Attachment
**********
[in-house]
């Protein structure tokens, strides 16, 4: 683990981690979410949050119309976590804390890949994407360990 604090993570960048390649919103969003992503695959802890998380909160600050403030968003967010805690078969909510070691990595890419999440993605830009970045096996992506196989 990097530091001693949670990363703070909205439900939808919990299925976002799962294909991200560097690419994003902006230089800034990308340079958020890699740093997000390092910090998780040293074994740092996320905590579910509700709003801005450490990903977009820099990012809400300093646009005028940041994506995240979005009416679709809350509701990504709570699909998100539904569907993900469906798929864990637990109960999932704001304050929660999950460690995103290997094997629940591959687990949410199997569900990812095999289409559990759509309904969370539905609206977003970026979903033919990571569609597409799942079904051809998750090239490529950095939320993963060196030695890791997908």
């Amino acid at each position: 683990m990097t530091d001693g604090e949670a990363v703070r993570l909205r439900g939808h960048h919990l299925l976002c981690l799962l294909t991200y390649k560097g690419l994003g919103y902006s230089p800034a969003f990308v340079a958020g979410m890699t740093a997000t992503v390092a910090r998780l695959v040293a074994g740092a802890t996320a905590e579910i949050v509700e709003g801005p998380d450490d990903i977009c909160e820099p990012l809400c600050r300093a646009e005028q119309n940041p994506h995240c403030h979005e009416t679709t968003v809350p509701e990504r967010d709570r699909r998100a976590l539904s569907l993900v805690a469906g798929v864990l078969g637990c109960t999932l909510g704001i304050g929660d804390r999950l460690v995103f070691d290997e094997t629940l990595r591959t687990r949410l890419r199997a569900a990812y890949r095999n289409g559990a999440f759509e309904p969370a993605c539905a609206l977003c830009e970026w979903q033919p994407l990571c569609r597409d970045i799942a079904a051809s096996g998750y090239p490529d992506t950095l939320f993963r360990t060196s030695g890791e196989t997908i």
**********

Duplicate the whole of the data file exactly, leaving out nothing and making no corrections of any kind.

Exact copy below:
[in-house]
């Protein structure tokens, strides 16, 4: 683990981690979410949050119309976590804390890949994407360990 604090993570960048390649919103969003992503695959802890998380909160600050403030968003967010805690078969909510070691990595890419999440993605830009970045096996992506196989 990097530091001693949670990363703070909205439900939808919990299925976002799962294909991200560097690419994003902006230089800034990308340079958020890699740093997000390092910090998780040293074994740092996320905590579910509700709003801005450490990903977009820099990012809400300093646009005028940041994506995240979005009416679709809350509701990504709570699909998100539904569907993900469906798929864990637990109960999932704001304050929660999950460690995103290997094997629940591959687990949410199997569900990812095999289409559990759509309904969370539905609206977003970026979903033919990571569609597409799942079904051809998750090239490529950095939320993963060196030695890791997908």
């Amino acid at each position: 683990m990097t530091d001693g604090e949670a990363v703070r993570l909205r439900g939808h960048h919990l299925l976002c981690l799962l294909t991200y390649k560097g690419l994003g919103y902006s230089p800034a969003f990308v340079a958020g979410m890699t740093a997000t992503v390092a910090r998780l695959v040293a074994g740092a802890t996320a905590e579910i949050v509700e709003g801005p998380d450490d990903i977009c909160e820099p990012l809400c600050r300093a646009e005028q119309n940041p994506h995240c403030h979005e009416t679709t968003v809350p509701e990504r967010d709570r699909r998100a976590l539904s569907l993900v805690a469906g798929v864990l078969g637990c109960t999932l909510g704001i304050g929660d804390r999950l460690v995103f070691d290997e094997t629940l990595r591959t687990r949410l890419r199997a569900a990812y890949r095999n289409g559990a999440f759509e309904p969370a993605c539905a609206l977003c830009e970026w979903q033919p994407l990571c569609r597409d970045i799942a079904a051809s096996g998750y090239p490529d992506t950095l939320f993963r360990t060196s030695g890791e196989t997908i």